• Maria Huff

    I have type 2 and working out in a swiming pool every day helps my fatigue . I think I relaxe more in the water. I use a noodle do kicks and streach for half an hour and very seldom actually swim .I sleep better at nite also on the days I work out in the pool. If anyone needs motivation for getting in shape working out in the pool is a great way to start.

  • Laeta Smith

    I have had type 2 for about 5-6 years now. I know I’m over weight and I want to lose about 40 lbs. I am always tired!!!! My extreme tiredness I blamed on being the sole caregiver for my husband for a couple of hard years. (he has Alzheimers and has been in a facility for about 5 months now.) I thought I would feel better as time went on but I don’t, I have a CPAP machine that I use but I don’t sleep well with it (I’m ready to stop using it and let nature take its course!) I wake up as tired as when I went to bed. I want to do do things but don’t seem to have the energy to do them. My blood sugars seem pretty stable now and my A1C is a little high but not much (7.0) It gets very frustrating!!! Not sure what to do next!

  • Shelly

    Thank you to everyone who has posted, it really helps to not feel so alone! I experience fatigue on a daily basis, and so far we have not found a solution for me. It gets exhausting pushing through every day tired! And I have found it is MUCH harder to deal with the psychological part of having this disease when one is constantly fatigued.

    Tommy P, I have the same experience finding myself waking up from a nap that I didn’t know I was taking!

    Thanks again everyone, I just celebrated(?) my first year of diagnosis and I am still learning how to best cope/deal/strategize/maneuver/live with this disease.

  • Jeanette S

    I was dxd with sleep apnea before my thyroid malfunctioned and my diabetes kicked in–homerun right! Anyway, the cpap is great. There are other treatments for apnea, but they are more intrusive, complicated and expensive. Besides, they aren’t a sure thing. The cpap works in the majority of cases and doesn’t require surgery. There is definately a direct correlation to apnea and fatigue. But, apnea is more serious than that, it can cause death. Have a sleep study done. Find out how many times you are actually waking up at night because you aren’t breathing. The numbers will shock you. How long do you think your body will go through the abuse of non treated apnea before it just says “to hell with that, I am too tired!” Before dismissing the diagnosis or the cpap because it isn’t always comfortable, think of the alternative.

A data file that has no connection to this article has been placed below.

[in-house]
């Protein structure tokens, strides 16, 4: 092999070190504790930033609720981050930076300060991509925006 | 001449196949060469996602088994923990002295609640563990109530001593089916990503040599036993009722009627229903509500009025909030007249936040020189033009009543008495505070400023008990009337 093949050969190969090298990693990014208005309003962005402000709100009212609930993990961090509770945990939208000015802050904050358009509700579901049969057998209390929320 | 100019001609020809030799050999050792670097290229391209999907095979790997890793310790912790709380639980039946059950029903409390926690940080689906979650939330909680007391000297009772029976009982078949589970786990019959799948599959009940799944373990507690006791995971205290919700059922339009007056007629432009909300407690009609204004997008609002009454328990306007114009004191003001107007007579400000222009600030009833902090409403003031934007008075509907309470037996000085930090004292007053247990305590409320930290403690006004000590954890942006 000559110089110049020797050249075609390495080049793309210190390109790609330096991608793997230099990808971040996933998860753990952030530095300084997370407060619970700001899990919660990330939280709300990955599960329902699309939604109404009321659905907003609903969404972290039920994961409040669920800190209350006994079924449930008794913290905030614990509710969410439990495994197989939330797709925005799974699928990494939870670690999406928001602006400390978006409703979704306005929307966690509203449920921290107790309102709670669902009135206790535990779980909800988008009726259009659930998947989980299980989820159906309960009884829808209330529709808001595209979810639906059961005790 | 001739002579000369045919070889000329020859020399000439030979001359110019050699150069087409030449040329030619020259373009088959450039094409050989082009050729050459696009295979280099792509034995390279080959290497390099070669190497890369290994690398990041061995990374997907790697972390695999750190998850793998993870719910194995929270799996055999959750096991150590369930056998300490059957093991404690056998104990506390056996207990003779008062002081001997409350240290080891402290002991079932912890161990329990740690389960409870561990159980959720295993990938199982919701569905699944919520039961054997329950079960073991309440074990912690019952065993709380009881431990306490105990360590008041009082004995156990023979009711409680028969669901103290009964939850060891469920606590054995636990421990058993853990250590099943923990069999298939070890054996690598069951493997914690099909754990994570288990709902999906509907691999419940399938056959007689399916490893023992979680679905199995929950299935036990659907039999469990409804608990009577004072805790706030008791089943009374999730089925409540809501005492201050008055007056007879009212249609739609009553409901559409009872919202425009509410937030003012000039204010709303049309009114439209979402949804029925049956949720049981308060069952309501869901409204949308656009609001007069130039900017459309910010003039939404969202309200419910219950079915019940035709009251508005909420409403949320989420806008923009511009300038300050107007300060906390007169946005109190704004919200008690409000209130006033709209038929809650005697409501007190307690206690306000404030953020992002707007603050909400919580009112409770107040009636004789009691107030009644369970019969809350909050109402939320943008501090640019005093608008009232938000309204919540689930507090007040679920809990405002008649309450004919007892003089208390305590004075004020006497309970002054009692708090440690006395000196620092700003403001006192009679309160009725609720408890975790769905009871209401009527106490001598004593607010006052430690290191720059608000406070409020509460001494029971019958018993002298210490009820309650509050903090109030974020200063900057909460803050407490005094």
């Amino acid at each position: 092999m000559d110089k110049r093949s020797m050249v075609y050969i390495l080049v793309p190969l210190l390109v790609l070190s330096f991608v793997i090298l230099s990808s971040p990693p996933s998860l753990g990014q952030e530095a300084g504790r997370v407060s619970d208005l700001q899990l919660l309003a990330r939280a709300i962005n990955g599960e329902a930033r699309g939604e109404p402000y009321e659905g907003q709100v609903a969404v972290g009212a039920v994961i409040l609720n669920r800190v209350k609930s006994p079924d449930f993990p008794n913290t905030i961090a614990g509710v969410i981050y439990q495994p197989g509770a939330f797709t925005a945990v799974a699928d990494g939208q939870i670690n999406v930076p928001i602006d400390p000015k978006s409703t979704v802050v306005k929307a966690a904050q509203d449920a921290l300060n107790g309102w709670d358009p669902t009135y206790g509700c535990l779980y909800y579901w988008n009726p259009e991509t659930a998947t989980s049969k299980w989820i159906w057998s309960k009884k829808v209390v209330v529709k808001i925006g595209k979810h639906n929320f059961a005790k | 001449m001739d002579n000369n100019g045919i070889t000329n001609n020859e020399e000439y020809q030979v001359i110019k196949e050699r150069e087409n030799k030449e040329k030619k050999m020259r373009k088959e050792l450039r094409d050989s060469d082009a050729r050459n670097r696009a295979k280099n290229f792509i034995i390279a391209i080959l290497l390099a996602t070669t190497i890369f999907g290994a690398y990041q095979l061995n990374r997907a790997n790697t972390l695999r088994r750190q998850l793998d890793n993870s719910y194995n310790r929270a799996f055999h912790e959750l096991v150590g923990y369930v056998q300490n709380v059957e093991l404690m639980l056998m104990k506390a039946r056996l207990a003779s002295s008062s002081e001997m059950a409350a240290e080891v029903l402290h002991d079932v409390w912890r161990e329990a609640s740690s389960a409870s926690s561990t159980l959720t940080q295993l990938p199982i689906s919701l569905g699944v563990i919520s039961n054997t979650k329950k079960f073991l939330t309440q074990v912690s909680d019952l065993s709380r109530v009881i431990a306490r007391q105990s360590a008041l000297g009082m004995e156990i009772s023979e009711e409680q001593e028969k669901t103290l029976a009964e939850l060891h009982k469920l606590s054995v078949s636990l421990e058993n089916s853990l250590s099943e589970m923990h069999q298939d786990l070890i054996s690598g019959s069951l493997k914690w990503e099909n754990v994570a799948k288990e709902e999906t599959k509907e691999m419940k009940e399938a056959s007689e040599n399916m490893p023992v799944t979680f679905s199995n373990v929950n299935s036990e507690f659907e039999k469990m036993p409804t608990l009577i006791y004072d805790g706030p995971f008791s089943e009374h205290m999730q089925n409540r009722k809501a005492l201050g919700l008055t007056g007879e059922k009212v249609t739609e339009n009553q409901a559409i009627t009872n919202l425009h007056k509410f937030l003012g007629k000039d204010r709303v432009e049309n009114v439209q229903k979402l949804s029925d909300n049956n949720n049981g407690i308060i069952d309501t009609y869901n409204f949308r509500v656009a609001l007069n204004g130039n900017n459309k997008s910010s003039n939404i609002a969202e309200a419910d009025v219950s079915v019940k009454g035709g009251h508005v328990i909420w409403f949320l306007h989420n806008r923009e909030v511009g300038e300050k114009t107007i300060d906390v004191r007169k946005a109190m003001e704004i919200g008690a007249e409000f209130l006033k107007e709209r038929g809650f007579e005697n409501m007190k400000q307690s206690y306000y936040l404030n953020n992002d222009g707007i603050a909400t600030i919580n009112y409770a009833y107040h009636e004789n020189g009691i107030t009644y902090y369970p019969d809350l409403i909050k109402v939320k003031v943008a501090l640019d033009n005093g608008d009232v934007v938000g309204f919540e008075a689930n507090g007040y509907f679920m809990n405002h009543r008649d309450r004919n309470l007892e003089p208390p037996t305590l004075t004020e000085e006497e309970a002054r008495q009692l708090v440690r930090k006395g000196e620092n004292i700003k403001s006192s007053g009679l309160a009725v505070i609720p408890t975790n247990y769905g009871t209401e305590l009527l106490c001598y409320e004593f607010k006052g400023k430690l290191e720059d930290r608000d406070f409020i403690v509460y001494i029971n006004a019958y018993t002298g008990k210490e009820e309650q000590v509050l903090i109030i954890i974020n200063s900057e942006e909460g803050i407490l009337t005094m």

• Audrey M.

    I am type 2 Diabetic. I was very fatigued for about three months. When I went for my labs at my Kidney Doc, I found out that I was anemic, and had to have a couple of iron infusions. I was o.k. for awhile, but now, after getting labs at my Family Doc’s, I find that I’m anemic again. He has put me on iron pills and I’m to go back in a month to see if it helps. But somehow, I still have fatigue and need to nap for about two hours every day.

  • Audrey M.

    ‘ve noticed that a lot of diabetics also need to use a c-pap machine. I had a sleep study and was told I had sleep apnea. I didn’t get a c-pap, but instead I bought an adjustible bed that raises the head up. That has helped me so much. Plus I’ve lost weight and that seems to help, too.
    Is the reason that so many of us need to use a C-pap because we are overweight? Being diabetic in itself doesn’t actually have anything to do with it, does it? Just curious.